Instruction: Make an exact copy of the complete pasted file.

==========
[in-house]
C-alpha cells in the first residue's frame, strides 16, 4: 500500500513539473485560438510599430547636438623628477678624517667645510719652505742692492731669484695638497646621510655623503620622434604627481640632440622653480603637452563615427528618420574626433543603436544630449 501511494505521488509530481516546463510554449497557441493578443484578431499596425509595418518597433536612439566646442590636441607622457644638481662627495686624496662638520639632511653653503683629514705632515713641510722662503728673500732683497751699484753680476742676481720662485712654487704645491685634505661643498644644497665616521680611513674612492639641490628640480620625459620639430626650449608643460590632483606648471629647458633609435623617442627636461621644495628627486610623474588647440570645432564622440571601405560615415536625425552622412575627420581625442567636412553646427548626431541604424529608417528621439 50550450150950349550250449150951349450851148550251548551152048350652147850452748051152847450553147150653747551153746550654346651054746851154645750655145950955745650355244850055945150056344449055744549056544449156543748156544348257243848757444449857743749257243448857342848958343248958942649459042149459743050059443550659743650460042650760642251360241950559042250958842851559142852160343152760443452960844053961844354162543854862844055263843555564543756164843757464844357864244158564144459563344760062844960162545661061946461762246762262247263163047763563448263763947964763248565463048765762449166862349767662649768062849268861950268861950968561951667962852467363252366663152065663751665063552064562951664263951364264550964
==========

[in-house]
C-alpha cells in the first residue's frame, strides 16, 4: 500500500513539473485560438510599430547636438623628477678624517667645510719652505742692492731669484695638497646621510655623503620622434604627481640632440622653480603637452563615427528618420574626433543603436544630449 501511494505521488509530481516546463510554449497557441493578443484578431499596425509595418518597433536612439566646442590636441607622457644638481662627495686624496662638520639632511653653503683629514705632515713641510722662503728673500732683497751699484753680476742676481720662485712654487704645491685634505661643498644644497665616521680611513674612492639641490628640480620625459620639430626650449608643460590632483606648471629647458633609435623617442627636461621644495628627486610623474588647440570645432564622440571601405560615415536625425552622412575627420581625442567636412553646427548626431541604424529608417528621439 50550450150950349550250449150951349450851148550251548551152048350652147850452748051152847450553147150653747551153746550654346651054746851154645750655145950955745650355244850055945150056344449055744549056544449156543748156544348257243848757444449857743749257243448857342848958343248958942649459042149459743050059443550659743650460042650760642251360241950559042250958842851559142852160343152760443452960844053961844354162543854862844055263843555564543756164843757464844357864244158564144459563344760062844960162545661061946461762246762262247263163047763563448263763947964763248565463048765762449166862349767662649768062849268861950268861950968561951667962852467363252366663152065663751665063552064562951664263951364264550964